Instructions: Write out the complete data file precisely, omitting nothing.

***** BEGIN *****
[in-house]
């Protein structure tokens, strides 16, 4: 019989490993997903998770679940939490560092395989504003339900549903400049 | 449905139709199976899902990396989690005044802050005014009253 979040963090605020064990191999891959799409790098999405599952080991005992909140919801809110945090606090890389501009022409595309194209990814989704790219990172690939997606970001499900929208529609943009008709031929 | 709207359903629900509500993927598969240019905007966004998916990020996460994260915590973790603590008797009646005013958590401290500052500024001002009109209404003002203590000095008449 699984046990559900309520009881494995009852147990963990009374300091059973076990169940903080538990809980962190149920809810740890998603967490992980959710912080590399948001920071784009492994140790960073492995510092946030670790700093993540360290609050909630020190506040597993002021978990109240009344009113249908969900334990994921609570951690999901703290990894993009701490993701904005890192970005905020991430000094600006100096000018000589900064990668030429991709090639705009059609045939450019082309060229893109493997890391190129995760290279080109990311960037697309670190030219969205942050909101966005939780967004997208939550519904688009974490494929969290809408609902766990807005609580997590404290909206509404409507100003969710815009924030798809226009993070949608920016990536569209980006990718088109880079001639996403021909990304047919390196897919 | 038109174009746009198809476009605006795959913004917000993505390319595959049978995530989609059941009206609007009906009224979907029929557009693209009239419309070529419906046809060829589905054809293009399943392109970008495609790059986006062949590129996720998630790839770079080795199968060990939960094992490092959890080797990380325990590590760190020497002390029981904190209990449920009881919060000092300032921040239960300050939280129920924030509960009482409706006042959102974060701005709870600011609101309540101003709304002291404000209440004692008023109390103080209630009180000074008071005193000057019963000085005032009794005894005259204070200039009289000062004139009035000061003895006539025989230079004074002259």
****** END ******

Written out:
[in-house]
């Protein structure tokens, strides 16, 4: 019989490993997903998770679940939490560092395989504003339900549903400049 | 449905139709199976899902990396989690005044802050005014009253 979040963090605020064990191999891959799409790098999405599952080991005992909140919801809110945090606090890389501009022409595309194209990814989704790219990172690939997606970001499900929208529609943009008709031929 | 709207359903629900509500993927598969240019905007966004998916990020996460994260915590973790603590008797009646005013958590401290500052500024001002009109209404003002203590000095008449 699984046990559900309520009881494995009852147990963990009374300091059973076990169940903080538990809980962190149920809810740890998603967490992980959710912080590399948001920071784009492994140790960073492995510092946030670790700093993540360290609050909630020190506040597993002021978990109240009344009113249908969900334990994921609570951690999901703290990894993009701490993701904005890192970005905020991430000094600006100096000018000589900064990668030429991709090639705009059609045939450019082309060229893109493997890391190129995760290279080109990311960037697309670190030219969205942050909101966005939780967004997208939550519904688009974490494929969290809408609902766990807005609580997590404290909206509404409507100003969710815009924030798809226009993070949608920016990536569209980006990718088109880079001639996403021909990304047919390196897919 | 038109174009746009198809476009605006795959913004917000993505390319595959049978995530989609059941009206609007009906009224979907029929557009693209009239419309070529419906046809060829589905054809293009399943392109970008495609790059986006062949590129996720998630790839770079080795199968060990939960094992490092959890080797990380325990590590760190020497002390029981904190209990449920009881919060000092300032921040239960300050939280129920924030509960009482409706006042959102974060701005709870600011609101309540101003709304002291404000209440004692008023109390103080209630009180000074008071005193000057019963000085005032009794005894005259204070200039009289000062004139009035000061003895006539025989230079004074002259």